Kindergartner Saves Dad from Burning House! Kenneth Riggins and his daughter, Angelica, then 5 years old, had fallen asleep on the couch in their home when he was awakened around 2 a.m. by their dogs barking and the smell of smoke. He followed the trail to a small room adjacent to a back bedroom. “I opened the door, and a backdraft of fire came in the doorway,” says Riggins, a substitute elementary school teacher and single dad. After pushing the door shut, he ran back to the living room and woke up Angelica, shouting at her to get out quickly. The kindergartener, who had recently attended a demonstration at her school led by ‘Sparkles the Fire Safety Dog’, knew exactly what to do. “The smoke was everywhere, so I crawled under it and out of the house, just like Sparkles taught me,” Angelica says. She ran straight to the home of a neighbor, who called 911. When the fire department arrived a few minutes later, Angelica told them she hadn’t seen her dad and that he might still be in the house. She was right. After exiting, Riggins had returned with a flashlight from his truck to look for a friend’s 5year-old girl who had been staying with them.“I was so confused from the smoke that I forgot her mom had picked her up earlier that evening,” he says. Firefighters found Riggins unconscious in the living room. As they carried him out the front door, the back of the house erupted in flames. (An investigation concluded that some faulty electrical wiring in the ceiling had caused the fire.) Riggins spent the next week in the hospital, suffering from smoke inhalation and minor burns, but he’s made a complete recovery. “If

Angelica hadn’t run to our neighbors for help, I wouldn’t have made it,” Riggins says.

Baby Safe, Thanks to Big Brother Linsey Knerl, a home-schooling mom was watching TV one winter evening with her three young sons; Micah, then 4, Matthias, then 3, and Moses, then just 11 months. She decided to look up a recipe for dinner. She went into the kitchen to flip through a cookbook but had barely turned a page before her eldest son popped in. “Mom, Baby Moses needs help,” Micah said firmly. Knerl figured her 11-month-old might have pushed his bottle under the couch or wanted a play thing from the toy box - no big deal. After all, she could hear that Moses wasn’t crying.“I said,‘Okay, just a minute,’” she recalls. But seconds later, Micah returned.“No, Mom, I really think Moses needs help,” he insisted, grabbing her hand and pulling her toward the living room. She was shocked to find Moses standing on

his tiptoes, leaning against the back sofa, with a window-blind cord wrapped tightly around his neck. His face was reddish purple, his eyes were bloodshot, and he wasn’t breathing. “I started screaming and crying, and so did his brothers,” Knerl recalled. She quickly, but carefully, removed the cord from her baby’s neck, then speed-dialed her pediatrician’s office. After listening to her description, the doctor told her that Moses was okay: Despite the ligature marks on his neck, he was crying and drinking from his Sippy cup - both signs that he was actually doing fine. Knerl immediately got rid of the window blinds, a safety hazard for young kids that she hadn’t been aware of. And she pledged never to leave her kids unattended, even for a second, until they’re much older. “Thank goodness Micah came to me so quickly,” she says.“He saved Moses’ life,” she says.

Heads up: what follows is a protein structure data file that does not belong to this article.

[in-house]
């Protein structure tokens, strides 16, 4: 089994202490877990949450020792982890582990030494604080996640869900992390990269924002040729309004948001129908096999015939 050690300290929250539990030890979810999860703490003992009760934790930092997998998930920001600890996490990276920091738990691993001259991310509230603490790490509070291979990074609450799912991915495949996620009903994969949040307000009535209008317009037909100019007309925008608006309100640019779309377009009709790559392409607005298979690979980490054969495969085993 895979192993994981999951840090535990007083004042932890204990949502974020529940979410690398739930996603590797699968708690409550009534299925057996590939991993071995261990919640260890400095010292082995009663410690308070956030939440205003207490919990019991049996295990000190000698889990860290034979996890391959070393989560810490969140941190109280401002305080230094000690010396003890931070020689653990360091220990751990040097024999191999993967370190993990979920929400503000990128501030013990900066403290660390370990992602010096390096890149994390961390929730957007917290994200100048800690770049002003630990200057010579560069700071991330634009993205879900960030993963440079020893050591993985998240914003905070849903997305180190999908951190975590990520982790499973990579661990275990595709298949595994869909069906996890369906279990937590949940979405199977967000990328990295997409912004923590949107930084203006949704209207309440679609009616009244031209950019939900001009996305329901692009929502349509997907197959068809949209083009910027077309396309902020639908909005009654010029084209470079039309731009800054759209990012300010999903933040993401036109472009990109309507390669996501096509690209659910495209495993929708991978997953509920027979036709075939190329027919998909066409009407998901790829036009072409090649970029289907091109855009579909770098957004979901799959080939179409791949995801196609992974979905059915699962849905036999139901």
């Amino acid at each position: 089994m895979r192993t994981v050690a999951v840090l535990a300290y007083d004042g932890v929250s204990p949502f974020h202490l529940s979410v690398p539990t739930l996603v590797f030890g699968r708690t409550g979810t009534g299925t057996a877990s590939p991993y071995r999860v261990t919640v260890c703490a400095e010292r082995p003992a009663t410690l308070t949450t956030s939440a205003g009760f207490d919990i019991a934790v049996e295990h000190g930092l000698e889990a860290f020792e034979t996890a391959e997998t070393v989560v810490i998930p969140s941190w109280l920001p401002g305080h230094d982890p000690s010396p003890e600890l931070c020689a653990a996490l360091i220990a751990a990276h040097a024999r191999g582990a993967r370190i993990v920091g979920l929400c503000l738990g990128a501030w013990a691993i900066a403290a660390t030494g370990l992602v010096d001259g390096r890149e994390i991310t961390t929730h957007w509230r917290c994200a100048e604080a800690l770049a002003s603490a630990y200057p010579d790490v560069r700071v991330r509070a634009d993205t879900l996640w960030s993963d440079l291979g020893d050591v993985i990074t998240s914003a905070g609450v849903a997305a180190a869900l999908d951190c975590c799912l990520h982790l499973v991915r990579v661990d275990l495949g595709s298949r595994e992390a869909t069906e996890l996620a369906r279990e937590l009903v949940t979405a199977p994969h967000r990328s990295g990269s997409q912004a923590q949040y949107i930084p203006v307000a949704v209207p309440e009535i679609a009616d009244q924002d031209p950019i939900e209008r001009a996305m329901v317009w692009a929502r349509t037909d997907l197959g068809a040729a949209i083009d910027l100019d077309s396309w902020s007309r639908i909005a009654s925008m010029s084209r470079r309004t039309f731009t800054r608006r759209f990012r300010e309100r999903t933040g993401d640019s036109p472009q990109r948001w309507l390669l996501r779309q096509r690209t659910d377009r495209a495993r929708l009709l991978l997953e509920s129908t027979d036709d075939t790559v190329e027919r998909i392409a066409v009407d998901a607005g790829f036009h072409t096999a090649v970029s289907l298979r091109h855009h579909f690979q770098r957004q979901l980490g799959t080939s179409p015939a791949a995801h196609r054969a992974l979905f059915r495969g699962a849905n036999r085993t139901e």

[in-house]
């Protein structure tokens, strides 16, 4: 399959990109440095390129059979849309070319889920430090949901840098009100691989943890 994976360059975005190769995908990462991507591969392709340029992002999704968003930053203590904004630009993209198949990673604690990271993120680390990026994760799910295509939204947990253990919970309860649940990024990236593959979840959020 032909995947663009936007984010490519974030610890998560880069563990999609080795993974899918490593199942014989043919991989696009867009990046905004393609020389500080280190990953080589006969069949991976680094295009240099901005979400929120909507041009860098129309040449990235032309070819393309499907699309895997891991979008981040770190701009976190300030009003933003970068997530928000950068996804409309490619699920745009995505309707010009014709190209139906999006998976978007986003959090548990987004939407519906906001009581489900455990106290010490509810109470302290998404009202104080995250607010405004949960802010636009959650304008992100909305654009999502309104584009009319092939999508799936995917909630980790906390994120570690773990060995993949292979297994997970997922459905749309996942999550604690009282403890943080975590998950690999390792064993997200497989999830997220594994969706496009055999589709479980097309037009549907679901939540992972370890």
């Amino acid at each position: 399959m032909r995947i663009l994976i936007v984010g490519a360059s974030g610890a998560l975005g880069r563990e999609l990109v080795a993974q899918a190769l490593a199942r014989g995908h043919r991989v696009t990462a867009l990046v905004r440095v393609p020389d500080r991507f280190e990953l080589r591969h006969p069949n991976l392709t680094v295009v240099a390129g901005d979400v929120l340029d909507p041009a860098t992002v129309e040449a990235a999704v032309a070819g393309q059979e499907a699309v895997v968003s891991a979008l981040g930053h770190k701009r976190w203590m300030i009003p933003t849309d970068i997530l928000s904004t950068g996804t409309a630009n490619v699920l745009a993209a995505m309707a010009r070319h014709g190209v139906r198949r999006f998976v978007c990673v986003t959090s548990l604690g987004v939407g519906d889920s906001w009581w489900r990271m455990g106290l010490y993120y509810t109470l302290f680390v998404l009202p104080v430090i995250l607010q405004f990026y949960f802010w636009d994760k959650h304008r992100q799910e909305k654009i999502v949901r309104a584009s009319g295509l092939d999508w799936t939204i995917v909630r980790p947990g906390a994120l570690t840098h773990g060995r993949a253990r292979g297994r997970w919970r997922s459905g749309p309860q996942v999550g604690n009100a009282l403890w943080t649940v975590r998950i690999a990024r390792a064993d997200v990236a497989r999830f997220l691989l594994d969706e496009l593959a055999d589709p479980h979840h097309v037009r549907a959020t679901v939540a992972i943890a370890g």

Mom Collapses—Son Alerts Ambulance! Jailyn Emmett had just finished talking on the phone with her husband, Tyson who was stationed hundreds of miles away at Army Reserve basic training. Suddenly she felt her heart racing. June2011 • 17

The mom, who was at home with her two kids, Tregan, then 5, and Lincoln, then 15 months, suffers from supraventricular tachycardia, a heartrhythm disorder. “I couldn’t control it, which I had been able to do in the past with a deep-breathing exercise,” she says. Sensing she was having a severe episode, Emmett, who was six months pregnant, called her parents, who live nearby. No one answered, so she dialed 911. That’s the last thing she remembers. When she woke up in the ambulance en route to the hospital, the paramedics explained what had happened: After she collapsed on her bedroom floor,

18 • June2011

Tregan took the phone from her and calmly told the emergency operator, “My mom just died.” As the dispatcher spoke with Tregan, who identified himself as “Spider-Man” and “Peter Parker” rather than giving his real name, she sent emergency personnel to the Emmett residence. But since the family had recently moved to a new subdivision, the screen displayed the wrong address, and the ambulance went to a different home just a few doors down. Fortunately, Tregan stayed on the line. At the dispatcher’s urging, he opened their front door and flashed the outside lights until paramedics finally found the right house. During the confusion, Lincoln toddled outside unsupervised. Noticing that he was missing, Tregan informed a policeman who had arrived on the scene. After a brief search, the officer found the toddler in a neighbor’s backyard, playing with a puppy. EMT personnel were amazed by the poise Tregan showed throughout the ordeal. Still, he admits, “It was scary to find my mom like that.” Emmett noticed that Tregan was unusually clingy when she got home from the hospital. So she took both her boys and moved in with her parents until her third child, a boy she named McCade, was born. Soon after, she had surgery to resolve her arrhythmia. Today she’s healthy, and she still calls Tregan her “little superhero.” ™

by Patience Renzulli Paducah Parenting & Family Guest Writer